Bob suffers anxiety attacks as a result of the near-miss. He sues the store for mental anguish. Even if the store's liability policy includes mental anguish in its definition of bodily injury, Bob's claim isn't likely to be covered because Bob didn't suffer any physical injuries.
The rule regarding mental-only injuries does have some exceptions. In a few states, courts have determined that purely psychological injuries can constitute bodily injury. Mental stress, anxiety, or other mental issues could qualify as bodily injury in these states even if the mental injury didn't result from a physical injury.
Bodily Injury and Umbrella Policies
Many commercial umbrella policies contain a broader definition of bodily injury than the ISO CGL. Umbrella policies cover claims that exceed the limits of other policies. In umbrella policies, bodily injury is likely to include some type of psychological injury such as mental anguish. Most umbrella policies limit coverage to mental injuries that result from physical ones.
Many umbrellas include a self-insured retention (SIR). The SIR applies to claims covered by the umbrella but not by the underlying insurance. If your umbrella covers mental injuries but your general liability policy doesn't, the SIR will apply to a bodily injury claim that includes mental injuries.
Bodily Injury vs. Personal Injury
|Bodily Injury||Personal Injury|
|Insurance term||Legal and insurance term|
|Refers to physical or mental harm||In legal terms, refers to any harm done to a person due to negligence|
|In insurance terms, refers to injury done to a person's reputation|
Lawyers often refer to bodily injury as "personal injury." In the legal profession, a personal injury attorney represents individuals who have been physically or mentally injured in accidents caused by someone else's negligence.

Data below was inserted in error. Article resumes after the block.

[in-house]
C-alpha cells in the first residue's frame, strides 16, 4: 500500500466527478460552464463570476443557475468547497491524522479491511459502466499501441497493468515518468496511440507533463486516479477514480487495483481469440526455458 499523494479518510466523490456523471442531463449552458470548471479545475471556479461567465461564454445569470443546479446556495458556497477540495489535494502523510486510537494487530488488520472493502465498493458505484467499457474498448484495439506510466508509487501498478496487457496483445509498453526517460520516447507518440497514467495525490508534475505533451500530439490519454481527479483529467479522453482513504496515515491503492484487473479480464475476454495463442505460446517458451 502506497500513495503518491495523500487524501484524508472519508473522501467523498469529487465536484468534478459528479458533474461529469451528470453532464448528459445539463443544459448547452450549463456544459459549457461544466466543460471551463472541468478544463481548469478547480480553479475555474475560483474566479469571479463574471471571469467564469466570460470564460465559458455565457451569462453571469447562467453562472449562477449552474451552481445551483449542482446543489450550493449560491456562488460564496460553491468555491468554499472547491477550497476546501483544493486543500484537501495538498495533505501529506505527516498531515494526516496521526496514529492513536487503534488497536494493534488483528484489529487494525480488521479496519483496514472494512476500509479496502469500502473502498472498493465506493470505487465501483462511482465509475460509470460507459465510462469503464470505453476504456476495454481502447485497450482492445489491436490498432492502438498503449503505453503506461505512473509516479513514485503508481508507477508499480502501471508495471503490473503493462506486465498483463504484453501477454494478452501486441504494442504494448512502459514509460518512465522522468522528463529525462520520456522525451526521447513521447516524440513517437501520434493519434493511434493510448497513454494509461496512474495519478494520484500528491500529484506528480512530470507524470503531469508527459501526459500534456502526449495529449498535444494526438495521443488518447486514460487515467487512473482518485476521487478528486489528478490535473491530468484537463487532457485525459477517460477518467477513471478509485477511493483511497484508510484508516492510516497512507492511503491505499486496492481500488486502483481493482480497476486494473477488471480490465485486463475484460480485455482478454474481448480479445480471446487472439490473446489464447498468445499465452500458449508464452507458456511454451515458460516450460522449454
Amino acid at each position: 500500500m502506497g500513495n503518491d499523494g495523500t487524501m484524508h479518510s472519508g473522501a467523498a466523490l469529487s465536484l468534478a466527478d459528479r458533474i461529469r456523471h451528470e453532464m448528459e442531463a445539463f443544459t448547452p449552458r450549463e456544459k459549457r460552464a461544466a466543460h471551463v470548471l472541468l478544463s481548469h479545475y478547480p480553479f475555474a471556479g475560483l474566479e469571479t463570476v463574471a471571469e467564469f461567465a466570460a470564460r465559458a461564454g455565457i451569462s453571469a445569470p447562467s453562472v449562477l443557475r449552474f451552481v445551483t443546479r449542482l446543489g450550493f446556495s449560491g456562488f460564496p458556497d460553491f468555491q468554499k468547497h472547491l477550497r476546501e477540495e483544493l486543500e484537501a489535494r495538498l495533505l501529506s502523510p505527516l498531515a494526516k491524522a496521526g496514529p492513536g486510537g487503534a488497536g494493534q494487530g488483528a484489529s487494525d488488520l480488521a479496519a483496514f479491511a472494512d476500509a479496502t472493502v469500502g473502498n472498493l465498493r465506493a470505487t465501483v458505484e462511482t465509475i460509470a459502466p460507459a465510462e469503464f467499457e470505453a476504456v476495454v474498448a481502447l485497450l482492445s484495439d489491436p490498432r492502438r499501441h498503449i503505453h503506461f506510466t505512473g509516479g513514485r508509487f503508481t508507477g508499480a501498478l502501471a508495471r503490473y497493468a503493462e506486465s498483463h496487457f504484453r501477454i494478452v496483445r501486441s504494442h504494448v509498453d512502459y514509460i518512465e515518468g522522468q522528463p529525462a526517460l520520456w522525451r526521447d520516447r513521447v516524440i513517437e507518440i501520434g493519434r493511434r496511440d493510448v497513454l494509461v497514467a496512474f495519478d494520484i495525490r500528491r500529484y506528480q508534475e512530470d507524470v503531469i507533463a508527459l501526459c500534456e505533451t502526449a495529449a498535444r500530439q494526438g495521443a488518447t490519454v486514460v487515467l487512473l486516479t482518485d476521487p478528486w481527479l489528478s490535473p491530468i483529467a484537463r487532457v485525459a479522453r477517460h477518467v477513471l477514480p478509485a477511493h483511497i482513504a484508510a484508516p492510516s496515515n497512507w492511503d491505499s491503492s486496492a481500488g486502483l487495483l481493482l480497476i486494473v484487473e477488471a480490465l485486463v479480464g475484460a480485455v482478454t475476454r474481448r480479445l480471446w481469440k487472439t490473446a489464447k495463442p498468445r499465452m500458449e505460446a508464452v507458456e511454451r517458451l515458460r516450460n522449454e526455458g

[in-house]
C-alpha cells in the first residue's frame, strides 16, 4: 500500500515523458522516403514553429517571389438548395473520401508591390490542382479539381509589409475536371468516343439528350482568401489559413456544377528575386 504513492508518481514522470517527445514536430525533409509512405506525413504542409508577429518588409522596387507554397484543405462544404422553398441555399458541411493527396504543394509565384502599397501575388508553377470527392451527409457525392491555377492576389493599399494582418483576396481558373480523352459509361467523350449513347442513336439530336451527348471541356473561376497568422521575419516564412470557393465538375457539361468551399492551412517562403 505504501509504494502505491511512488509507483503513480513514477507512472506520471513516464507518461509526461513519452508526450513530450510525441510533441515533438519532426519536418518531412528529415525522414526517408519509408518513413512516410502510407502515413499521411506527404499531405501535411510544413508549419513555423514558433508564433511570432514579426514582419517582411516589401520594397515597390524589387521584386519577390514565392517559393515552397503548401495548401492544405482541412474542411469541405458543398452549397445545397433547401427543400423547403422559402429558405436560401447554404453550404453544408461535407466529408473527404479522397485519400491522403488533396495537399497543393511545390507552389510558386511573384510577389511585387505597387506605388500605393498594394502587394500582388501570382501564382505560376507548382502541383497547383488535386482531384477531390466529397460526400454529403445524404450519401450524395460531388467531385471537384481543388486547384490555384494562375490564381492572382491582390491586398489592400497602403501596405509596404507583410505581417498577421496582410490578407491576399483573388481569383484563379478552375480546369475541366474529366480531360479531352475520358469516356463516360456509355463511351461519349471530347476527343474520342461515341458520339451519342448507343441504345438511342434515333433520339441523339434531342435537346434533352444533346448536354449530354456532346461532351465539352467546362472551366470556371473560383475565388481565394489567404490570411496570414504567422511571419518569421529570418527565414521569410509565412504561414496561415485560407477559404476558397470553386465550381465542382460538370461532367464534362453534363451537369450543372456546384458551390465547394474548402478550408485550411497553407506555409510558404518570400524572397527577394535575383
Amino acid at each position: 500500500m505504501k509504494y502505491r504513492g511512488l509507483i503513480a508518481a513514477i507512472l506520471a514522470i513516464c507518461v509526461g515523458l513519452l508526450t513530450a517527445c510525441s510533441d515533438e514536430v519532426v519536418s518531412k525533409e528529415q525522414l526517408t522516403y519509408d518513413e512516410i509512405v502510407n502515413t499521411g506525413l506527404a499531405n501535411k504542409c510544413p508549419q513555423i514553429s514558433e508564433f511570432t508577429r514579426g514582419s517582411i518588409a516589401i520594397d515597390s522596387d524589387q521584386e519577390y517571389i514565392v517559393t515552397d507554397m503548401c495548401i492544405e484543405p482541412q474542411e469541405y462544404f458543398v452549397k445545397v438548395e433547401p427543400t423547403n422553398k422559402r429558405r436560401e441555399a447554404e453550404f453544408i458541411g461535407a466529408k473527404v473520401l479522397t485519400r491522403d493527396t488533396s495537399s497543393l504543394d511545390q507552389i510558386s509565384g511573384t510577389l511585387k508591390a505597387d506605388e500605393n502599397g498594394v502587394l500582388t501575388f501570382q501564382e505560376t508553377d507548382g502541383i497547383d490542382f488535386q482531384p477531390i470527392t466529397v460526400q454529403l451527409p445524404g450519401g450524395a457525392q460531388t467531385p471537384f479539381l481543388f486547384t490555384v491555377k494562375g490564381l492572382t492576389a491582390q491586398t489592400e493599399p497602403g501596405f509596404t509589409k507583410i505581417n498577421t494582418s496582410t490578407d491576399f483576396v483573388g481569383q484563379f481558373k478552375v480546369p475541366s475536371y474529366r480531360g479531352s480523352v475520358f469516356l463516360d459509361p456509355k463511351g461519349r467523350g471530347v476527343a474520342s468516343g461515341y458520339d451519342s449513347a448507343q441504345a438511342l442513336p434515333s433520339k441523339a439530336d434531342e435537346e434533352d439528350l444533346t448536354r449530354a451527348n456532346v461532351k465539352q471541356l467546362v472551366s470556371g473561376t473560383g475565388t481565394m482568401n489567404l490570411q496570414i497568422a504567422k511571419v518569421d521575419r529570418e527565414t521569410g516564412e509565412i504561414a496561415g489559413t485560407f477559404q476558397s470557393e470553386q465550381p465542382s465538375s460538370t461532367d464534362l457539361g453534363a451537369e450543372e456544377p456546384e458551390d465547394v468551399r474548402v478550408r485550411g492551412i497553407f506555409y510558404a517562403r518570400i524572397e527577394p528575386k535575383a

Attorneys' use of the words "personal injury" can confuse policyholders and insurance professionals alike. This is because personal injury has an entirely different meaning in the insurance industry than it does in the legal profession. In a general liability policy, personal injury is included in personal and advertising injury, a defined term that encompasses various intentional acts like libel, slander, and false arrest.
- Bodily injury refers to physical harm and the results of that harm. The term is used in many types of business insurance to clarify what's covered by a policy.
- Commercial auto, general liability, and commercial umbrella policies may all define and cover bodily injuries.
- If a client is injured on your business' property or due to work being done by your firm, they may file a claim or sue due to bodily injury.
- Bodily injury coverage may include mental anguish. Some insurance may cover mental injury without a physical one.
- Personal injury, in insurance terms, refers to damage to a person's reputation. In legal terms, a personal injury can refer to bodily injuries as well as other types of harm.
North Star Mutual. "Commercial General Liability Coverage Form," Page 13. Accessed Aug. 23, 2020.